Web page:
It was 1977, the height of martial law. At the University of the Philippines (UP) Diliman, the UP Repertory Company was presenting “Pagsambang Bayan,” a play by Bonifacio Ilagan, directed by Behn Cervantes. The production was sponsored by the United Church of Christ in the Philippines, because the main action revolved around a Christian liturgical Mass.
Agents of the law were discreetly watching the show. It was not going to be a conventional Mass or Sunday service, although the priest (at one time played by actor Orestes Ojeda) was as traditional as the vestments he wore. The congregation was composed of workers, peasants, urban poor, indigenous peoples and professionals.
It turned out to be a discussion on the national situation, as the congregation would ask questions and argue with the priest. When the celebrant would quote biblical passages about, say, man having dominion over the birds and the fishes, a young worker would stand up and declare, “inaapi kami” (we are being exploited).
There were allusions to martial law, and the play opened with images of the dictator.
At the end, the priest undergoes a metamorphosis— he discards his priestly vestments and dons the attire of a farmer. In effect, he has become one with the people.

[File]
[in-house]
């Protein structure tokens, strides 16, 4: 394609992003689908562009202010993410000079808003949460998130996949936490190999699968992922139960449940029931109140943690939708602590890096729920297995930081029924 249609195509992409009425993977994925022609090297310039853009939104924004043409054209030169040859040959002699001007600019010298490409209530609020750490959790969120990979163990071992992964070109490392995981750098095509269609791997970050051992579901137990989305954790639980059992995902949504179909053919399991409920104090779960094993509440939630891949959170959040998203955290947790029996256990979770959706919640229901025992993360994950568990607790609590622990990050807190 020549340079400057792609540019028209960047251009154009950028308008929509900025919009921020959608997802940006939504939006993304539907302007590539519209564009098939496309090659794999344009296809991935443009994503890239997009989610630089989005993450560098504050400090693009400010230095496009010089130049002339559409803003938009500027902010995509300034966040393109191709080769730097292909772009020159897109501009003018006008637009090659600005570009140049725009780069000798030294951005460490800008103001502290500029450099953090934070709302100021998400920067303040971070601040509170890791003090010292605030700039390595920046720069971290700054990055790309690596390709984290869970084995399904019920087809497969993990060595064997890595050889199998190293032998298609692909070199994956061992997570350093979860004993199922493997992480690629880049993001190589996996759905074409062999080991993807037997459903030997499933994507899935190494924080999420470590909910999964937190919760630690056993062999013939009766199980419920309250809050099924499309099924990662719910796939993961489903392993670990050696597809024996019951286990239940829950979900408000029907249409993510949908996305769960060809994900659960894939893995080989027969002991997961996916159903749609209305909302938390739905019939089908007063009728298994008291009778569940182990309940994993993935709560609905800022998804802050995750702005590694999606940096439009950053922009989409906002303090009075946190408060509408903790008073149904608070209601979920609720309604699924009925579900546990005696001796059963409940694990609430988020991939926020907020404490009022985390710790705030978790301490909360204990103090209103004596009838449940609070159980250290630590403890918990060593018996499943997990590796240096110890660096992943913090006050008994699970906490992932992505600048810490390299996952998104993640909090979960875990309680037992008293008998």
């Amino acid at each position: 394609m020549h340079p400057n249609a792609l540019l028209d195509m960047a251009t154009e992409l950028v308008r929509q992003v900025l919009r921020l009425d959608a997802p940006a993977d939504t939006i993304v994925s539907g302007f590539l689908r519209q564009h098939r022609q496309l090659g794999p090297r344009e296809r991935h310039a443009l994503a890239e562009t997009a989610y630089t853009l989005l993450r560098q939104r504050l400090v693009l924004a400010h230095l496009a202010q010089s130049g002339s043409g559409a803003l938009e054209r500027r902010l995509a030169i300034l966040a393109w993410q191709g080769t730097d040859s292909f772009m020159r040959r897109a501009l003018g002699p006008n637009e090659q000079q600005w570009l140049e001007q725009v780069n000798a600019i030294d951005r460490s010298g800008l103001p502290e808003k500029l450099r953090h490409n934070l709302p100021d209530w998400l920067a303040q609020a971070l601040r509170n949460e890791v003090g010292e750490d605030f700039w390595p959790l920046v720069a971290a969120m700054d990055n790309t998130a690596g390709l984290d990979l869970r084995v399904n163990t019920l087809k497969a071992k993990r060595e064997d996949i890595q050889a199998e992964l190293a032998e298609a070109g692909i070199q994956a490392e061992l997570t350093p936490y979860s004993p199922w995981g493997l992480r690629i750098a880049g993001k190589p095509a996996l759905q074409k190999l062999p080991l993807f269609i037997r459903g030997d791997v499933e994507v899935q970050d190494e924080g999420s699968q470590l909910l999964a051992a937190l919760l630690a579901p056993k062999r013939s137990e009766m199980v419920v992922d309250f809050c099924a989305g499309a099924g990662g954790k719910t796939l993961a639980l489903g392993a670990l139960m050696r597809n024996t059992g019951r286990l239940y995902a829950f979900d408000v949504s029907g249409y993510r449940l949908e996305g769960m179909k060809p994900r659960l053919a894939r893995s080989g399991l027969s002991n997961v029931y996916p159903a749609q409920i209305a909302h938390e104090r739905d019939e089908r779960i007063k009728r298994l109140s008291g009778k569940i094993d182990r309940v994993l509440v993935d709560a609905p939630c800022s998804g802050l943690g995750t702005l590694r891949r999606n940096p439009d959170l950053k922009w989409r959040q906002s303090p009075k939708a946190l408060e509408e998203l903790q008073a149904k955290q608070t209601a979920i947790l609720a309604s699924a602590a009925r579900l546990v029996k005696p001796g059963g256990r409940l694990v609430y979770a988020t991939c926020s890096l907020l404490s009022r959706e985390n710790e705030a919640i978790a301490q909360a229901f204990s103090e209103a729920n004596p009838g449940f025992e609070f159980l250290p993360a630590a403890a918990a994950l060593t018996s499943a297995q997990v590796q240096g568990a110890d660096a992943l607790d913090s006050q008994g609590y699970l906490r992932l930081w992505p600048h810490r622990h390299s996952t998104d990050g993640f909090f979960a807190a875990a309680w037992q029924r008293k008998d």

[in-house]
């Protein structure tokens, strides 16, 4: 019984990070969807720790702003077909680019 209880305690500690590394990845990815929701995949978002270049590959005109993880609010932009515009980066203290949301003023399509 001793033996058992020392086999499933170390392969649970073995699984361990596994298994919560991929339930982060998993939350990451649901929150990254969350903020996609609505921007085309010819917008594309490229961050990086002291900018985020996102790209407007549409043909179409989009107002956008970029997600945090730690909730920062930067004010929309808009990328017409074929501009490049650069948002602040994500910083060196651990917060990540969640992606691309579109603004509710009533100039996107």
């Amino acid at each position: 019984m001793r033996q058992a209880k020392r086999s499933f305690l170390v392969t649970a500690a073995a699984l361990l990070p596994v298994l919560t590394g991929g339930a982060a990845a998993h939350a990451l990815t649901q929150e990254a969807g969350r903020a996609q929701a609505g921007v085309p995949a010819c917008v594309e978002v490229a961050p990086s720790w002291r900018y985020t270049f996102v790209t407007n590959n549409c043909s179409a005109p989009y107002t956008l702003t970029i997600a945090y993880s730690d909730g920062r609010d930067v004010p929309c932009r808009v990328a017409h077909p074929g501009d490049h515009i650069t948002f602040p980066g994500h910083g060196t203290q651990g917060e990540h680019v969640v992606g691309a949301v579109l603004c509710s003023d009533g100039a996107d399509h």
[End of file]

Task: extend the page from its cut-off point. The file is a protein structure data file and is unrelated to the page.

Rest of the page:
After the run of the show, Cervantes was rearrested. Also detained was the musical director Susan Tagle. As for Ilagan, he had just been released from prison the year before and he celebrated his freedom by writing the play in 1977.
And now the good news is that “Pagsambang Bayan” is back, this time as a (mostly) sung-through musical with 25 songs by composers Jed Balsamo and Lucien Letaba, under Joel Lamangan’s direction.
The producer this time is Ilagan’s own Tag-ani Performing Arts Society. Operatic tenor Dondi Ong is the priest-celebrant, with rocker Cabring Cabrera as alternate.
“We have retained the allusions to martial law,” says the playwright. “Much has remained the same. But we now have critiques of the Marcos burial, extrajudicial killings, the comeback of the Marcoses and the threat of martial law under the Duterte administration.”
Ilagan adds: “Essentially, the play encourages the audience to look back at the past and how it impacts on the present.”
Lamangan, another ex-detainee, saw the original production and he says “it was too powerful for me … Now we’ve made it contemporary, we made it a musical to give it another color, to make it appeal to other sectors. I feel this should be shown to audiences so they’ll know martial law.”
“Pagsambang Bayan” will be shown for three weekends (Fridays-Saturdays, 7 p.m.) at the Polytechnic University of the Philippines in Santa Mesa, Manila, starting on Aug. 4 and then at the Tanghalang Aurelio V. Tolentino of the Cultural Center of the Philippines on Oct. 22-23, 7 p.m., with 3 p.m. matinees. —CONTRIBUTED